A huge operation featuring the combined might of Europol, FBI, DEA and the Dutch National Police recently saw two of the biggest trading sites on the dark web shut down.
AlphaBay and Hansa were targeted and, earlier this month, the sites were seized and taken down in a huge crackdown which could potentially see hundreds of new investigations being launched, dozens of cyber-criminals prosecuted and assets seized.
What is the dark web?
Part of the deep web and not indexed by mainstream search engines the dark web is made up of groups of websites on encrypted networks. To visit a site on the dark web you need to be using the same encryption tool as the website; usually Tor.
Tor is a browser anyone can download and it basically masks your identity online. An in-depth explanation of Tor is beyond the scope of this article but, if you are inclined, you can download it here.
Before you do you may like to read about the experiences of one of our guest writers when he sallied forth onto the dark web for the first time. Click here to read part one of a two part series.
Not all websites on the dark or deep web are illegal. Your online banking will take place on the deep web and there are plenty of websites on the dark web which don’t sell drugs or other illegal items.
However, the dark web is a perfect place for cyber criminals across the world to conduct their business. Deaths of teenagers in the States from drugs purchased on Alphabay was one of the reasons the FBI and DEA joined Europol in their operation to close down two of the main trading platforms.
What were AlphaBay and Hansa?
Two of the biggest trading sites on the dark web they facilitated the sale of everything from drugs to chemicals, from weapons to hacked data.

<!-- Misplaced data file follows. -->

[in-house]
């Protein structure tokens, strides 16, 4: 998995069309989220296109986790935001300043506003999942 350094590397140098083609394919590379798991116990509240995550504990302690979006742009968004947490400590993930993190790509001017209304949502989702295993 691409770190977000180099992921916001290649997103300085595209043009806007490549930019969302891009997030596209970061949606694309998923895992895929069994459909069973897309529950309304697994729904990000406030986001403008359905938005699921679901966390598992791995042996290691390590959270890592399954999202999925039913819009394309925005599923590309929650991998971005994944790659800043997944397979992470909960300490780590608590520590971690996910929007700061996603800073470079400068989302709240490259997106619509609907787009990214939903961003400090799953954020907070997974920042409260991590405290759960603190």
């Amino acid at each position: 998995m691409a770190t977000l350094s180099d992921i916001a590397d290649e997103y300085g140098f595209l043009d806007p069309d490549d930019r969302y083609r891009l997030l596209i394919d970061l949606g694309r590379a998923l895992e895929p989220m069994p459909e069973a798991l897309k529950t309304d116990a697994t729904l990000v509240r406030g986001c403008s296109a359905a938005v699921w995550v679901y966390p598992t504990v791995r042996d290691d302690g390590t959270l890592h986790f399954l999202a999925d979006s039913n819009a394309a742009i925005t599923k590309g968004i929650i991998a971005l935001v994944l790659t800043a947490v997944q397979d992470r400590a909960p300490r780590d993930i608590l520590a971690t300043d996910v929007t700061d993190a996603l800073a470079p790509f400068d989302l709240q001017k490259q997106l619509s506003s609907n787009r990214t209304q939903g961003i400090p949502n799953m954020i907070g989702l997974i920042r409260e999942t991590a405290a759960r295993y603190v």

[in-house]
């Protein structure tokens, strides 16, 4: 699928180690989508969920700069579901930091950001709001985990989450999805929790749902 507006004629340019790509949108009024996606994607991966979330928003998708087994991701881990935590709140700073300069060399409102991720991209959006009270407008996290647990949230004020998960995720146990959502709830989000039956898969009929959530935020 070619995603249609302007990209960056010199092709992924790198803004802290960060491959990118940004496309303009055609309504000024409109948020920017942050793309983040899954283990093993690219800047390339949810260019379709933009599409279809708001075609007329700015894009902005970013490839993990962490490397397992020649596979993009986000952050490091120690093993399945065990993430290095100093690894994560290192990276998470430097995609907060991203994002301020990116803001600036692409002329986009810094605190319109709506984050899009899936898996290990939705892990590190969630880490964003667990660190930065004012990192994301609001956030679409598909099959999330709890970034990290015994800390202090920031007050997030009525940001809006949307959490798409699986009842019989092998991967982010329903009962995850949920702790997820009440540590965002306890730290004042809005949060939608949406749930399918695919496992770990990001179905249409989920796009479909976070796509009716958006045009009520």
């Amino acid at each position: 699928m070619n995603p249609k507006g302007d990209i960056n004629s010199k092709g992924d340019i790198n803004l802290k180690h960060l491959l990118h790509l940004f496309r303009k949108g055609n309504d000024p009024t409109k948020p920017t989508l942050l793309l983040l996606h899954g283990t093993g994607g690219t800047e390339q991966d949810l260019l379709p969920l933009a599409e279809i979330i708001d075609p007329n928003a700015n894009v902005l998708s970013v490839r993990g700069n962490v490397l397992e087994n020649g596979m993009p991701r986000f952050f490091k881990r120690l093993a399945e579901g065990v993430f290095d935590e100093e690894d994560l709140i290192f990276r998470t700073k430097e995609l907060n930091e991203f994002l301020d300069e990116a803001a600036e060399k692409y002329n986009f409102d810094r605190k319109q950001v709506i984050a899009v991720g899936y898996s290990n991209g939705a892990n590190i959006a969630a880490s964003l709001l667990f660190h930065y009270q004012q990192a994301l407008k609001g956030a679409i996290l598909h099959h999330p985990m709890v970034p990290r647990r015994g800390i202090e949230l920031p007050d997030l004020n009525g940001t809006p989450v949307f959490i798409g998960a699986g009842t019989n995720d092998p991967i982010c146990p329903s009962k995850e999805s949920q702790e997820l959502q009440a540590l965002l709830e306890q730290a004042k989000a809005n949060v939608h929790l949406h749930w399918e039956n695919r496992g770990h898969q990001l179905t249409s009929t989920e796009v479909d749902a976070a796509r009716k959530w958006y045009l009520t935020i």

There were hundreds of thousands of listings on the sites and, according to court filings in the US, nearly £350million was spent on AlphaBay alone between May 2015 and February 2017.
The sites sprung up on the back of the demise of Silk Road and Silk Road 2.0 which were previously the biggest trading sites on the dark web though both AlphaBay and Hansa dwarfed their predecessors in terms of the number of listings and the range of illegal goods available.
The sting in the tail for users of the now defunct sites is that they were monitored before being deactivated to allow Europol and its partners to track users. Many of whom will no doubt be shortly hearing a knock on the door prior to getting their collars felt.
Who are Europol?
The European Police Office. Although they don’t have an executive powers, in other words they can’t actually arrest anyone, they collaborate with and provide resources and information to the national police forces of countries throughout Europe and the rest of the world.
In the case of Hansa they worked with the Dutch Police and with the U.S. Federal Bureau of Investigation (FBI) and Drug Enforcement Agency (DEA) to close down AlphaBay.
After months of investigations and information sharing the four law enforcement agencies began to execute their strategies.